Last Friday:

Got there early, hoping to get some calls in and I was not disappointed. At around 6:00pm, we got a call of a woman fallen on the platform of a local commuter rail station with a hurt leg. Oh boy, I had visions of a 300+ lb woman lying on the tile of the platform calling out for the baby Jesus to save her.

Well, it was a normal sized, embarrassed, professional looking woman in a considerable amount of pain with a very swollen ankle. She was on the landing in the middle of a set of stone steps leading from the platform down to ground level. It seems she rolled her ankle on a step and went down. No other trauma and she didn't hit her head or any other part of her body. She was extremely polite and kind as we move her from the ground to a stair chair to the stretcher to the ambulance.

(I know I have some non-EMS readers. For those of you who read this and don't understand the terms I use, email me or leave a comment and I'll fill you in)

I stabilized her ankle in the ambulance (it was cold outside & she was chilly), put an ice pack on and we had an uneventful transport to the local Emergency Department. An ED that was full of low priority patients. A hurt ankle with good vital signs and no extreme pain is an even lower priority. We had to put her in a wheelchair and set her out in the general waiting room to wait forever. Purgatory can't be any worse. Bleah. To her credit, she took it all with grace. We, on the other hand, exited with grace and got something to eat on the way back.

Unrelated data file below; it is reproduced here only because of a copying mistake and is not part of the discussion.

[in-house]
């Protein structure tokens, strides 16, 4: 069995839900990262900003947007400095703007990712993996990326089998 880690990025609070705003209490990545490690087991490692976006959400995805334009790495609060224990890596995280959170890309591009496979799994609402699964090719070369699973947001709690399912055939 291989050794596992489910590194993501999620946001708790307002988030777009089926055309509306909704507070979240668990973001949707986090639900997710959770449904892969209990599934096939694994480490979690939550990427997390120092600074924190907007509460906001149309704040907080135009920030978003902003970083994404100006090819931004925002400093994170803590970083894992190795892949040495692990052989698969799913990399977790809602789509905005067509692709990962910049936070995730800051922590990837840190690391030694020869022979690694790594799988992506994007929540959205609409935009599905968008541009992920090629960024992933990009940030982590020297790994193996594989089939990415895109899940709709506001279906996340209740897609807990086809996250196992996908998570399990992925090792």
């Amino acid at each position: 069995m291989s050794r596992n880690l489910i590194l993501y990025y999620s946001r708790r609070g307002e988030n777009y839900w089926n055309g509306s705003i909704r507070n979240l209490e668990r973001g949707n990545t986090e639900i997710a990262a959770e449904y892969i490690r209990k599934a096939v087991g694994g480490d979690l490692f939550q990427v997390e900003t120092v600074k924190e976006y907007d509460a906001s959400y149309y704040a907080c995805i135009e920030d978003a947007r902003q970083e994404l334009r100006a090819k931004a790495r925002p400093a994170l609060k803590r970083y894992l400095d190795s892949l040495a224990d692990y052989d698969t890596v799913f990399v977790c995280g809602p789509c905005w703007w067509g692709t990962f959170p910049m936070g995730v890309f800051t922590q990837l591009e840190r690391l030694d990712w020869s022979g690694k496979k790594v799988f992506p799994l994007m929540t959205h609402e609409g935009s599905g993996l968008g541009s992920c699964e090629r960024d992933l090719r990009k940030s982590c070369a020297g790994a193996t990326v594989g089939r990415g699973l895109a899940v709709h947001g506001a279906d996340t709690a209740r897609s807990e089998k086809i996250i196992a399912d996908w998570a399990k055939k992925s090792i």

I had brought my sewing machine and sewing kit to the firehouse that night and there were a couple folks that needed some work. I had seen some people going around in un-hemmed pants and without patches on their shirts before and so I took to emailing everyone before I came in for a duty night to let them know I'd do some sewing for free. Some of the people there have been paying $20 per pair of pants for the worst hem jobs I've ever seen.

I had a few takers that night. One of them, B, had a crappy hem job that I'd seen before, with a small tear in it. I unstitched and re-sewed both cuffs of his pants properly, with the edge rolled into the hem. I just couldn't stand to see them all raggedy. He asked me, with a skeptical "are you a sissy boy?" look on his face, "How come you know how to sew?"

"Four years of sea-time." I said and and kept sewing.

"Right, of course, Duh!" said B.

I imagined scenes of salty old sailors with tattoos and grizzly beards bent over needle and thread making a new mainsail or foretopgallant. I tried to restrain myself from squinting one side of my face and saying "ARRRR!"

Then I went ahead and said it anyway.

3 pairs of pants hemmed and a few patches later the bell goes off again. 13 month old having seizures. I'm riding second and, J#2 (we'll call her J2 from now on) was driving. In the apartments again and I had to make a decision to try to get the ambulance in the back way since the map showed a hell of a long walk to get to the front. Fortunately, there was an easy way to the apartment from the back and we only had to run up a hill with steps. I'm the marathon runner at the firehouse and J2 is not exactly Cathy Decker. I think she was about to pop a gasket by the time we made it to the door. Me, not even winded.